But the ancient temple as “bank” is imprecise and inaccurate. Most precisely, temples functioned as “treasuries” or “depositories,” a place for the storage and retrieval of (precious) commodities and metals by the depositor. Temple archives demonstrate that the temple held deposits by individuals but did not allow others to access them or in any other way use the negotiable instruments that complete the definition of “banking.” Temples lent their own property, not that of others on deposit with the temple. If the temple used the deposits at all, it was acting as a broker at the direction of the depositor, who retained the risk of the use. The defining issue is the accountability for risk. The broker-intermediary does not assume any risk; a banker-intermediary assumes risks as a creditor. So temples were not “banks” in antiquity. Rather, the more precise designation for the role of the temple in antiquity would be “financial intermediary.” As collector, user, and disburser of goods and financial services, the temple transferred value from the contributor to consumer.”Marty E. Stevens, Temples, Tithes, and Taxes: The Temple and the Economic Life of Ancient Israel (Peabody, MA: Hendrickson, 2006), 137.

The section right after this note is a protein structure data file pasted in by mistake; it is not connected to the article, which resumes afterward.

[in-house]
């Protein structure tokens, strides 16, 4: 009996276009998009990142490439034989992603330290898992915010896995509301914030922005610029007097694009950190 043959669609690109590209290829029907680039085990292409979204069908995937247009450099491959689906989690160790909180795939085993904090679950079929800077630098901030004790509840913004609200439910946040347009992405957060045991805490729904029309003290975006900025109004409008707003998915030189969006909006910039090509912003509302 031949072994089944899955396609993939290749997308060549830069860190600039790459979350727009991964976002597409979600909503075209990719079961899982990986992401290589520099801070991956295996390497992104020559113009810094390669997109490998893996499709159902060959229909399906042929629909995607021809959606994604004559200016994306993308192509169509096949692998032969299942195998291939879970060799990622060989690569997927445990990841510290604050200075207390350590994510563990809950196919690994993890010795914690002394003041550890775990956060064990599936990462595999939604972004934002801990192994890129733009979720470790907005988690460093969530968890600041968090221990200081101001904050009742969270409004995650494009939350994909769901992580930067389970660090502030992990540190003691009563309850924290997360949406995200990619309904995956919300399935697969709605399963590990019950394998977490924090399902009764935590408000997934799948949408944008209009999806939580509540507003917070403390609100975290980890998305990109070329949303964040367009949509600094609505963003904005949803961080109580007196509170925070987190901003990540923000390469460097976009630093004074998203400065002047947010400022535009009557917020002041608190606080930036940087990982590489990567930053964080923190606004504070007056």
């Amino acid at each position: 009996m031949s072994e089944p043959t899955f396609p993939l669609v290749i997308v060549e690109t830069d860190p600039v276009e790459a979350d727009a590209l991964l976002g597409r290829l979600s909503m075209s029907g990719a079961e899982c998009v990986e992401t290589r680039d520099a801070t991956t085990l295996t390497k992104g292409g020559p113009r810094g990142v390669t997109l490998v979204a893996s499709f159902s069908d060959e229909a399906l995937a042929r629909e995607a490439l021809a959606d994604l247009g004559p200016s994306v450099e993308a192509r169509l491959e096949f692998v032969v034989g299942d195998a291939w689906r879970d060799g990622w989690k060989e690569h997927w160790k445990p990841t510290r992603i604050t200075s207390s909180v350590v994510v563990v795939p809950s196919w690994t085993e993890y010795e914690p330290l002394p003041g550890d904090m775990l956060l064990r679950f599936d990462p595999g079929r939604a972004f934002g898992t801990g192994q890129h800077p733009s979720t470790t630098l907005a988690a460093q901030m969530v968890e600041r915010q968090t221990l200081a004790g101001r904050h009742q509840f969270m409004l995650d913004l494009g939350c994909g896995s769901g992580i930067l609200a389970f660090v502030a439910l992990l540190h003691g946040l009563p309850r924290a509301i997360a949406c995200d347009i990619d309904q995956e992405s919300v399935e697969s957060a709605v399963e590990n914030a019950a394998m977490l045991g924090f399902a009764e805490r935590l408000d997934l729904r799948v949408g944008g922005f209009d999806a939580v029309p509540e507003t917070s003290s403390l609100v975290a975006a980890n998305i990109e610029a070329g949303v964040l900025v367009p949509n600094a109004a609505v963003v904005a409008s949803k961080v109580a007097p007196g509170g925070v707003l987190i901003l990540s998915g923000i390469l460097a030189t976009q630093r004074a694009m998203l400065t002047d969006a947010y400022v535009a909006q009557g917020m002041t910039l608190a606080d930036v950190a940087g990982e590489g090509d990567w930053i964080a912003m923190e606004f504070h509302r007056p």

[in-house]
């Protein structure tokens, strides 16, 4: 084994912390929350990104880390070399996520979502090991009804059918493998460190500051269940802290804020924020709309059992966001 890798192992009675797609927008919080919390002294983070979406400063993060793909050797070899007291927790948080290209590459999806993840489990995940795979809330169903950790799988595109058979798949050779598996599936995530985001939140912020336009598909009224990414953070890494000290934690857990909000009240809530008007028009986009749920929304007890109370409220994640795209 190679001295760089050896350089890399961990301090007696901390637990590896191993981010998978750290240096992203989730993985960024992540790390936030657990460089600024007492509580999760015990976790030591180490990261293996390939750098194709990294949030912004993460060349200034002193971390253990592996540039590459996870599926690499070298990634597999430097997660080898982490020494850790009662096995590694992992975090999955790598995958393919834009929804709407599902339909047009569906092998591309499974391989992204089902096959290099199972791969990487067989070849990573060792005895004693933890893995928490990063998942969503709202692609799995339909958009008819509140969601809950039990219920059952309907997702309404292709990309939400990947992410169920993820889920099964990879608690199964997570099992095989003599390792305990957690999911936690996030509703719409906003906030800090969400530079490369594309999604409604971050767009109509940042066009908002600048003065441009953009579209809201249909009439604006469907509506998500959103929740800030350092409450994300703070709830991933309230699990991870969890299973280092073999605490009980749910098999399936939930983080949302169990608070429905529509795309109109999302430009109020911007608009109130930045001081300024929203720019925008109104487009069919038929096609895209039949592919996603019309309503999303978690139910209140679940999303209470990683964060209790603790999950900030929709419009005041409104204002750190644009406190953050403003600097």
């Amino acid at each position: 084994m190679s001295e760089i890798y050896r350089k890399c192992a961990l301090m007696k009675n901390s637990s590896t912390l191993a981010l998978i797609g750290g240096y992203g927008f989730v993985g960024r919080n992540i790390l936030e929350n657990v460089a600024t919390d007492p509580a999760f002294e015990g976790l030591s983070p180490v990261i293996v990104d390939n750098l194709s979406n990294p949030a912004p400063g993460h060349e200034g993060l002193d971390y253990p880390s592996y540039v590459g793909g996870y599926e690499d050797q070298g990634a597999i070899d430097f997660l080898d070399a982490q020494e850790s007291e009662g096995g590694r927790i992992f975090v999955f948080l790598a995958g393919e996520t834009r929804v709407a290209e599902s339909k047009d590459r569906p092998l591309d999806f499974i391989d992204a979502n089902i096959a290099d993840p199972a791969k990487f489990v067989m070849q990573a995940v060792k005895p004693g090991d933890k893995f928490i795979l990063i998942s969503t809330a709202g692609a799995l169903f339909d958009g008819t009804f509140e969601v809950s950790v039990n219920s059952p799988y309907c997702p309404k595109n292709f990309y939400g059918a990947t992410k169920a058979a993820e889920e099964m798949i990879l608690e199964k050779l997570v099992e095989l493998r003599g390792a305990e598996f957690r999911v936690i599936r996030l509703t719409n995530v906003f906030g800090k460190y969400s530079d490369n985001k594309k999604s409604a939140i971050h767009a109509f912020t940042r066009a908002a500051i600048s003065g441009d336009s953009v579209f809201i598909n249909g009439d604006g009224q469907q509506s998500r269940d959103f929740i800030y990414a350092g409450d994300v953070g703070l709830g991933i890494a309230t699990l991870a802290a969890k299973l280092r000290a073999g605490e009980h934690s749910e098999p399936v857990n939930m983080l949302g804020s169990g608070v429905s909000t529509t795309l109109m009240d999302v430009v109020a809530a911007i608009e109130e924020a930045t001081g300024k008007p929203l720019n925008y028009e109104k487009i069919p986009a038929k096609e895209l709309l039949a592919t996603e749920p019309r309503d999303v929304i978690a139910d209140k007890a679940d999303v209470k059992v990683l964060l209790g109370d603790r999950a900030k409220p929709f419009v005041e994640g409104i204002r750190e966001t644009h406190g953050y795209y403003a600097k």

Jun 5, 2017
Temples as Banks in the Ancient World?
I like many others have often taught that temples in the ancient world often functioned as de facto banks. But if Marty Stevens is correct then such a linkage as at best imprecise or inadequate. Note the following helpful clarification from Stevens.